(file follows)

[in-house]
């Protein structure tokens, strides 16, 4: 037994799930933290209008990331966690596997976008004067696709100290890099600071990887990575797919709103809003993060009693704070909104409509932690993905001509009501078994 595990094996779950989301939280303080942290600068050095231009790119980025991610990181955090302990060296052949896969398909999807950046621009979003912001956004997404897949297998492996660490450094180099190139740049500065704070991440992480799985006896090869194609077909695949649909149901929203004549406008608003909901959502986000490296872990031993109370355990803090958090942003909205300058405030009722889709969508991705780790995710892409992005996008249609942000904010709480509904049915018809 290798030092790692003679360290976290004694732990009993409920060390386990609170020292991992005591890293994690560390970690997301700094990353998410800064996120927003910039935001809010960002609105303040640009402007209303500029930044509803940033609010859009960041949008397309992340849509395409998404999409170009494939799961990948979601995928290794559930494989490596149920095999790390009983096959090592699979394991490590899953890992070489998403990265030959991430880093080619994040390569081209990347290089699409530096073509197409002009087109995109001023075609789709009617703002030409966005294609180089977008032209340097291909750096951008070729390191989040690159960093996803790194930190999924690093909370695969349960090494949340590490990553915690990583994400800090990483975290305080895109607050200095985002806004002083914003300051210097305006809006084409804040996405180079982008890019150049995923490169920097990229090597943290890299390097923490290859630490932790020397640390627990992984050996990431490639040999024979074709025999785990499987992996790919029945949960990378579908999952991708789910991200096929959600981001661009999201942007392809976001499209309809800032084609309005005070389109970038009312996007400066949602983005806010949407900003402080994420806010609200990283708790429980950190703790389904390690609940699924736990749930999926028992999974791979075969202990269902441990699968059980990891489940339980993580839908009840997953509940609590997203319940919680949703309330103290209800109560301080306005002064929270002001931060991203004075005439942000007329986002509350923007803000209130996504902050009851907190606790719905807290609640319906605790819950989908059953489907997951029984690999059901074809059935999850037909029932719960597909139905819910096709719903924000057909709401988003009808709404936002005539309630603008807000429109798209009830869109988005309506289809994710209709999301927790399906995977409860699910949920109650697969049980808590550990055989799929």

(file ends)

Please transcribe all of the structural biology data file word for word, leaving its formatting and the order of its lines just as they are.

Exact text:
[in-house]
């Protein structure tokens, strides 16, 4: 037994799930933290209008990331966690596997976008004067696709100290890099600071990887990575797919709103809003993060009693704070909104409509932690993905001509009501078994 595990094996779950989301939280303080942290600068050095231009790119980025991610990181955090302990060296052949896969398909999807950046621009979003912001956004997404897949297998492996660490450094180099190139740049500065704070991440992480799985006896090869194609077909695949649909149901929203004549406008608003909901959502986000490296872990031993109370355990803090958090942003909205300058405030009722889709969508991705780790995710892409992005996008249609942000904010709480509904049915018809 290798030092790692003679360290976290004694732990009993409920060390386990609170020292991992005591890293994690560390970690997301700094990353998410800064996120927003910039935001809010960002609105303040640009402007209303500029930044509803940033609010859009960041949008397309992340849509395409998404999409170009494939799961990948979601995928290794559930494989490596149920095999790390009983096959090592699979394991490590899953890992070489998403990265030959991430880093080619994040390569081209990347290089699409530096073509197409002009087109995109001023075609789709009617703002030409966005294609180089977008032209340097291909750096951008070729390191989040690159960093996803790194930190999924690093909370695969349960090494949340590490990553915690990583994400800090990483975290305080895109607050200095985002806004002083914003300051210097305006809006084409804040996405180079982008890019150049995923490169920097990229090597943290890299390097923490290859630490932790020397640390627990992984050996990431490639040999024979074709025999785990499987992996790919029945949960990378579908999952991708789910991200096929959600981001661009999201942007392809976001499209309809800032084609309005005070389109970038009312996007400066949602983005806010949407900003402080994420806010609200990283708790429980950190703790389904390690609940699924736990749930999926028992999974791979075969202990269902441990699968059980990891489940339980993580839908009840997953509940609590997203319940919680949703309330103290209800109560301080306005002064929270002001931060991203004075005439942000007329986002509350923007803000209130996504902050009851907190606790719905807290609640319906605790819950989908059953489907997951029984690999059901074809059935999850037909029932719960597909139905819910096709719903924000057909709401988003009808709404936002005539309630603008807000429109798209009830869109988005309506289809994710209709999301927790399906995977409860699910949920109650697969049980808590550990055989799929």